Iron ore, as the commodity influencing trade dynamics is back in focus. 2016 has been a witness to resurgence in iron ore’s fortunes; both vaulting prices globally and spike in production domestically are pointers to its regained appeal. Globally, the recent rally surrounding iron ore is unprecedented – its price settling at a breath below USD 78/mt a tonne in a volatile trade after touching a high of USD 80/mt earlier this month.
Strong iron ore price movements fueled by China’s stimulus and an underpinning optimism with the election of Donald Trump as the next US President has augured well for the prime steel making ingredient. The short term outlook is positive. Investment banker Goldman Sachs has raised its three month price forecast for iron ore at USD 65/mt.
In India too, things are looking up for iron ore. Production in the first half of FY17 (April- September) has touched 84 mnt, 26% higher than the corresponding period of last fiscal. Odisha, the largest producing state has contributed 42 mnt to this output and is eyeing production in excess of 100 mnt by fiscal end. Given the current production tempo, iron ore production nationwide would most likely reach its projected figure of 180 mnt in FY17, substantially improving upon output of 155 mnt in FY16.
Iron ore export is going through a purple patch. Data by the Indian commerce and industry ministry shows exports have bounced back to log 7.5 mnt in April-August. This comfortably surpasses 5.54 mnt of iron ore shipped abroad in the whole of 2015-16. Bolstering international prices have made exports a favorable deal for the Indian miners. The Indian government’s step to lift 30% export tax on low grade ore in this year’s budget has also incentivized exports, especially from Goa. Federation of Indian Mineral Industries (FIMI) has been lobbying with the government to remove the duty on high grade too, pointing to the growing stockpile of iron ore at mine heads.
Upon improved availability of iron ore in the domestic market, imports are on a downtrend. At the end of August, imports were only 1.59 mnt compared with 7.09 mnt in FY16.
This doubtlessly is a remarkable recovery for iron ore after a phase of tumult that started around 2013. It was a period when scams had sullied the iron ore sector, a key driver to economy of ore rich states like Karnataka, Goa and Odisha. A decade prior to this phase was a boom for iron ore exporters who reaped supernormal profits. But when excess, unregulated mining took the proportion of scam, the government swung into damage control mode. The MB Shah Commission of enquiry was appointed in 2013 to probe into instances of large scale, illegal mining in Karnataka, Goa, Jharkhand and Odisha. This also coincided with the probe by the Supreme Court appointed central empowered committee (CEC), a double whammy for the miners. The protracted investigation hurt the big merchant miners in these states alike. Triggered by the judicial probe, lax administration in the state turned stiffer on mining operations with the process leading to a temporary shutdown of scores of leading mines, especially, the iron ore and manganese leases.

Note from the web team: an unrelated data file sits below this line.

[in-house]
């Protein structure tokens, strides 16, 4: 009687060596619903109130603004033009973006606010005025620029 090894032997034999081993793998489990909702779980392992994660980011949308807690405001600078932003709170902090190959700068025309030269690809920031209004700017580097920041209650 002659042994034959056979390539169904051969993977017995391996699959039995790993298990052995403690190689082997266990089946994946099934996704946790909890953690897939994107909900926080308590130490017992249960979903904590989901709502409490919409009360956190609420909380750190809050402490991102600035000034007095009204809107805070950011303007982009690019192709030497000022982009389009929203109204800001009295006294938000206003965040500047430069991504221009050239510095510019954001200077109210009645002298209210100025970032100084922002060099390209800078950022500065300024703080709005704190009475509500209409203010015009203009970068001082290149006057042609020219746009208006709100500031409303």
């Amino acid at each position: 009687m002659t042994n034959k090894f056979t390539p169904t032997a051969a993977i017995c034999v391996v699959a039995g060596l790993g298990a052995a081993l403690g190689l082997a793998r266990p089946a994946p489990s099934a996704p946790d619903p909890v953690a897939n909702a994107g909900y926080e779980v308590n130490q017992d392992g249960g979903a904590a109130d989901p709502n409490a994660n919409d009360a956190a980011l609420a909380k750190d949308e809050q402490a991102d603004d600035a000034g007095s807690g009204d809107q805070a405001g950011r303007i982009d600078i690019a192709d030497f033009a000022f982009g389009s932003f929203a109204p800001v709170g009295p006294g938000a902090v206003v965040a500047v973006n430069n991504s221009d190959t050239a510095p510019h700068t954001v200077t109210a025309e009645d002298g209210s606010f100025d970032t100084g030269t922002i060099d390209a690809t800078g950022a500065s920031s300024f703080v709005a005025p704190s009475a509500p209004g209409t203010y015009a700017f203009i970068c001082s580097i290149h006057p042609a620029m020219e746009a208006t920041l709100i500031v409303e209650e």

Iron ore production in the country tanked to a multi-year low in 2012-13 at 135.8 mnt, down from the peak levels of 218.5 mnt in FY10 and 208 mnt in FY11. Karnataka and Goa were the worst sufferers from FY10 to FY14.
Karnataka’s iron ore output plunged from 43.2 mnt to 17 mnt during this period. The Supreme Court had banned all 168 iron ore mines in the state in 2011 for statutory violations and later, lifted the restriction in 2013 for 117 mines. Goa, which had 38 mnt production in FY10 drew a blank in FY14 being severely hit by the mining ban.
The glimmer of hope for iron ore mining came with the election of Narendra Modi led government at the centre. This turnaround is attributed to a path breaking legislation in the form of the amended Mines and Minerals Development & Regulation (MMDR) Act, 2015. The Act had an enabling provision to extend the validity of mining leases which were operating illegally under the provisions of ‘deemed extension’ delineated in the previous version of the act. As states passed swift orders to extend validity, numerous mines resumed activity, boosting production.
The fall out of the policy intervention has showed up in output. After contracting 20% in 2011-12, 19% in 2012-13 and 15% in 2014-15, iron ore bumped into the positive territory in 2015-16 with a growth of 8%. Mining, driven mainly by iron ore, has 14% weightage in the Index of Industrial Production (IIP).
From the policy prism, the other game changer is the introduction of auctions for awarding mineral blocks, putting discretionary allotments to history. As more iron ore mines get allocated through auctions, it would ensure a transparent, seamless addition to production. And, waiting to be reopened are several more mines whose operations were turned off by the Supreme Court.
Iron ore reversing to its previous highs in output augurs well for the end use industries and economy at large. A robust production would help overcome the off balance in demand and supply scenario, a win-win recipe for the miners and their consumers. The mines ministry is eyeing 1% hike in mining contribution to GDP, and iron would play a pivotal role in it.
Source: Steel 360 Magazine Dec’16 Issue